3. Odor. The City requests more specific information about how odors will be monitored and mitigated.
    4. Surface water. The DEIS does not specifically address how dewatering will be handled on specific portal sites. The response suggests that King County develop dewatering/discharge scenarios, including how it will respond if contaminated dewatering substances are found. The response also includes such mitigation measures as prohibiting flooding as a result of dewatered product and enhancing/restoring Ballinger and Lions Creeks.
    5. Mitigation of long-term/cumulative impacts associated with the construction and operation of facility, including the consequent increase in sewer capacity for the region.
    6. Optimal placement depth of the outfall pipe in the Puget Sound. The response requests additional information about the proposed 700-foot depth.
    7. Omissions and errors in identification of local surface water features. The response requests the County to consult the City before publishing the FEIS.
    8. Reuse and design of portal sites during and after construction. Staff notes the City will have some control over land use/aesthetics through the local permitting process. Sites can be visually and environmentally improved through a number of mitigation measures.
    9. Recreation. The response recommends the following actions: 1) King County procure/construct access to Richmond Beach via its existing pump station; 2) develop an interpretive component at Richmond Beach; 3) restore/enhance Brueggers Bog; and 4) partner with the school district to upgrade ball fields at the Aldercrest site.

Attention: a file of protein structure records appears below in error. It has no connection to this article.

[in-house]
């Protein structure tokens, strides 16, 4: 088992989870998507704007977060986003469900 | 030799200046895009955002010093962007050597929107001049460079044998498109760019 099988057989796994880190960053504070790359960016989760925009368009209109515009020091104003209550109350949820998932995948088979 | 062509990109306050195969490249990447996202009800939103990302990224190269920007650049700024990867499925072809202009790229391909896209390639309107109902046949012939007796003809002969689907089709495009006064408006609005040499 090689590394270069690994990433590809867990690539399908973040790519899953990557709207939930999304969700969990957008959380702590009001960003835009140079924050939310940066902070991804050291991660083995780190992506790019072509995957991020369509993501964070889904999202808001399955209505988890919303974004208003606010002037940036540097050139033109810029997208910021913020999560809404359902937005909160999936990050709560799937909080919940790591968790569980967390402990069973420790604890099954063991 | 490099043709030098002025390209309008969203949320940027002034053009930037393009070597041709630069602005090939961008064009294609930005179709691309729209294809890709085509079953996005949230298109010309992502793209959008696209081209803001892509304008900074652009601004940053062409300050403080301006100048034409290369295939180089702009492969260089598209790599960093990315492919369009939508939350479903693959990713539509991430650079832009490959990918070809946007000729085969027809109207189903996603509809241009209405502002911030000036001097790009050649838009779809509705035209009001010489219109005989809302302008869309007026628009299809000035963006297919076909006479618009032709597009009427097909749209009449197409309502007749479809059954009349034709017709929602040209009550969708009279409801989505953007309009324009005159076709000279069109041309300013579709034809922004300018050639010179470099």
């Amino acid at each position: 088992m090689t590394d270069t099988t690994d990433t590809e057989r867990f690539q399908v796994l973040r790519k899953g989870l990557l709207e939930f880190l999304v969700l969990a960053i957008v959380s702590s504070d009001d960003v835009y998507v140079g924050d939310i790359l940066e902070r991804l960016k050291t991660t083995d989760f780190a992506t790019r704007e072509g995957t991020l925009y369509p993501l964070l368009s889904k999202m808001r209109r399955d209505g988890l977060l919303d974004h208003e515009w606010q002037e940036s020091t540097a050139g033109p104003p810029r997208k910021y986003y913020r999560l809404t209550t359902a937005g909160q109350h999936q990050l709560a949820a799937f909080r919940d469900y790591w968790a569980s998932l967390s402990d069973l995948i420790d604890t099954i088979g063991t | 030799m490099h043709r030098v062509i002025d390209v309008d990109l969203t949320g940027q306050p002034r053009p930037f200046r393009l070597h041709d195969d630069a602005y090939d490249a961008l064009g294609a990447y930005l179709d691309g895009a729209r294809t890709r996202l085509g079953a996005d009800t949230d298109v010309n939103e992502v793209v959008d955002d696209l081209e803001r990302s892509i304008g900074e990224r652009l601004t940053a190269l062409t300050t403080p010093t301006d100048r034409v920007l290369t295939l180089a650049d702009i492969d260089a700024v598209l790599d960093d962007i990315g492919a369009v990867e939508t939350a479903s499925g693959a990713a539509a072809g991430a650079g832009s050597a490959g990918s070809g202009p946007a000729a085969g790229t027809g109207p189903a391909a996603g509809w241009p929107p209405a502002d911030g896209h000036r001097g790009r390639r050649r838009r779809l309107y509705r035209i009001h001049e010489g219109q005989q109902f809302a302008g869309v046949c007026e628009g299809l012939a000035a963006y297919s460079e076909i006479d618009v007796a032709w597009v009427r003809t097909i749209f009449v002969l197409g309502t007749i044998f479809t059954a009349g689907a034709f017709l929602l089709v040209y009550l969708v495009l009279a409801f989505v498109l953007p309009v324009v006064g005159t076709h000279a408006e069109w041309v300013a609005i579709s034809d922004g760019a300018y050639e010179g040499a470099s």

10. Transportation. Staff recommends the following mitigation measures relating to roads: 1) importing/exporting of equipment via rail/barge at Portal 19; 2) construction of a closed access road through Woodway; 3) overlaying/re-pairing streets before and after construction; 4) construction of sidewalks and other non-motorized transportation infrastructure prior to construction; 5) busing construction workers to construction sites.
    11. Construction methods. Staff is concerned about how Shoreline residents, property owners and businesses will be compensated by potential impacts. The response recommends that King County fund a Shoreline staff person to serve as construction monitor for portal and outfall construction.